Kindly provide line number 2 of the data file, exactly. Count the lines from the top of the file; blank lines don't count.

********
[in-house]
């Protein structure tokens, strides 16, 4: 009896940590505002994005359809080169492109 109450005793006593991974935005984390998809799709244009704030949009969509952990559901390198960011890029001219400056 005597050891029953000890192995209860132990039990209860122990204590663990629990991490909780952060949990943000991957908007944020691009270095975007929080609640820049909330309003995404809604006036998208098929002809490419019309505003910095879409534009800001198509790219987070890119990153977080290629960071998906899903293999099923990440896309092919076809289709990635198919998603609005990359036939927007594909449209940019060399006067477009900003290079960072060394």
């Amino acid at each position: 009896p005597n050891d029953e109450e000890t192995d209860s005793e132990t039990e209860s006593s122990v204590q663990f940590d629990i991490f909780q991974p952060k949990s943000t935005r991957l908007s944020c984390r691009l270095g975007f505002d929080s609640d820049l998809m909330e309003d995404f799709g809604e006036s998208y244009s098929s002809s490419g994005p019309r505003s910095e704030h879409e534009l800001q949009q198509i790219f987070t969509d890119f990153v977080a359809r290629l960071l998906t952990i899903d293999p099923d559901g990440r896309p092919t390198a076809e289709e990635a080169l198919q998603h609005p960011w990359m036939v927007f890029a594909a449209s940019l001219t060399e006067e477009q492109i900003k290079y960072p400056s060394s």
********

């Protein structure tokens, strides 16, 4: 009896940590505002994005359809080169492109 109450005793006593991974935005984390998809799709244009704030949009969509952990559901390198960011890029001219400056 005597050891029953000890192995209860132990039990209860122990204590663990629990991490909780952060949990943000991957908007944020691009270095975007929080609640820049909330309003995404809604006036998208098929002809490419019309505003910095879409534009800001198509790219987070890119990153977080290629960071998906899903293999099923990440896309092919076809289709990635198919998603609005990359036939927007594909449209940019060399006067477009900003290079960072060394």